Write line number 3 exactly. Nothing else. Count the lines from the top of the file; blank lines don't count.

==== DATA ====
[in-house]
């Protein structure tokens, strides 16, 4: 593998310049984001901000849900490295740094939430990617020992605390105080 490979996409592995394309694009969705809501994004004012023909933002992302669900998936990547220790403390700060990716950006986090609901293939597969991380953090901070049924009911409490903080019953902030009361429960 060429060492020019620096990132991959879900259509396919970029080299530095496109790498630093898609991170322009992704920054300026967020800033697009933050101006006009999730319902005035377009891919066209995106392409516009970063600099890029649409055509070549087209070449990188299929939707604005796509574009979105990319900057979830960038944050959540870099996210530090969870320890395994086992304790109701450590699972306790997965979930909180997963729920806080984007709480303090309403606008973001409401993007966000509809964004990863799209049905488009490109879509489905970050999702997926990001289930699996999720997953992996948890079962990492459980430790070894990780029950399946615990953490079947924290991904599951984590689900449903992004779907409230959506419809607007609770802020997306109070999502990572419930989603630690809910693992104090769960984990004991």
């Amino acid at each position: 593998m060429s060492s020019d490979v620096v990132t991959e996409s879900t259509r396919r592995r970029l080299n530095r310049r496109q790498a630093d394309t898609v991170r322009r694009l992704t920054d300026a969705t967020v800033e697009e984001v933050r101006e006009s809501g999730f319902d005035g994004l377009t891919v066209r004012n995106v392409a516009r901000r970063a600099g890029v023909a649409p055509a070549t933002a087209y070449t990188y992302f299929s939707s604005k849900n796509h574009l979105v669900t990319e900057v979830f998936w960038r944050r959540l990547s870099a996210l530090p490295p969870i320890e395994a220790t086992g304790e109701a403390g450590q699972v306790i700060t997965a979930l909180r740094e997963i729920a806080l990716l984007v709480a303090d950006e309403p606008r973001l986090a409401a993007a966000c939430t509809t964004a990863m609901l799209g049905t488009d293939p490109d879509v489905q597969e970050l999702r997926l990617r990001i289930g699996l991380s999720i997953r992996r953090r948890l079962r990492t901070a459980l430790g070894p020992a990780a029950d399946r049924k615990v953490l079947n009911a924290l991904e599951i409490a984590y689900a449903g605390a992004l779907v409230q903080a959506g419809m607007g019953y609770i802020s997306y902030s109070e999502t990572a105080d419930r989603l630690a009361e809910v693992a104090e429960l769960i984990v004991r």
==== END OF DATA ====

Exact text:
């Amino acid at each position: 593998m060429s060492s020019d490979v620096v990132t991959e996409s879900t259509r396919r592995r970029l080299n530095r310049r496109q790498a630093d394309t898609v991170r322009r694009l992704t920054d300026a969705t967020v800033e697009e984001v933050r101006e006009s809501g999730f319902d005035g994004l377009t891919v066209r004012n995106v392409a516009r901000r970063a600099g890029v023909a649409p055509a070549t933002a087209y070449t990188y992302f299929s939707s604005k849900n796509h574009l979105v669900t990319e900057v979830f998936w960038r944050r959540l990547s870099a996210l530090p490295p969870i320890e395994a220790t086992g304790e109701a403390g450590q699972v306790i700060t997965a979930l909180r740094e997963i729920a806080l990716l984007v709480a303090d950006e309403p606008r973001l986090a409401a993007a966000c939430t509809t964004a990863m609901l799209g049905t488009d293939p490109d879509v489905q597969e970050l999702r997926l990617r990001i289930g699996l991380s999720i997953r992996r953090r948890l079962r990492t901070a459980l430790g070894p020992a990780a029950d399946r049924k615990v953490l079947n009911a924290l991904e599951i409490a984590y689900a449903g605390a992004l779907v409230q903080a959506g419809m607007g019953y609770i802020s997306y902030s109070e999502t990572a105080d419930r989603l630690a009361e809910v693992a104090e429960l769960i984990v004991r």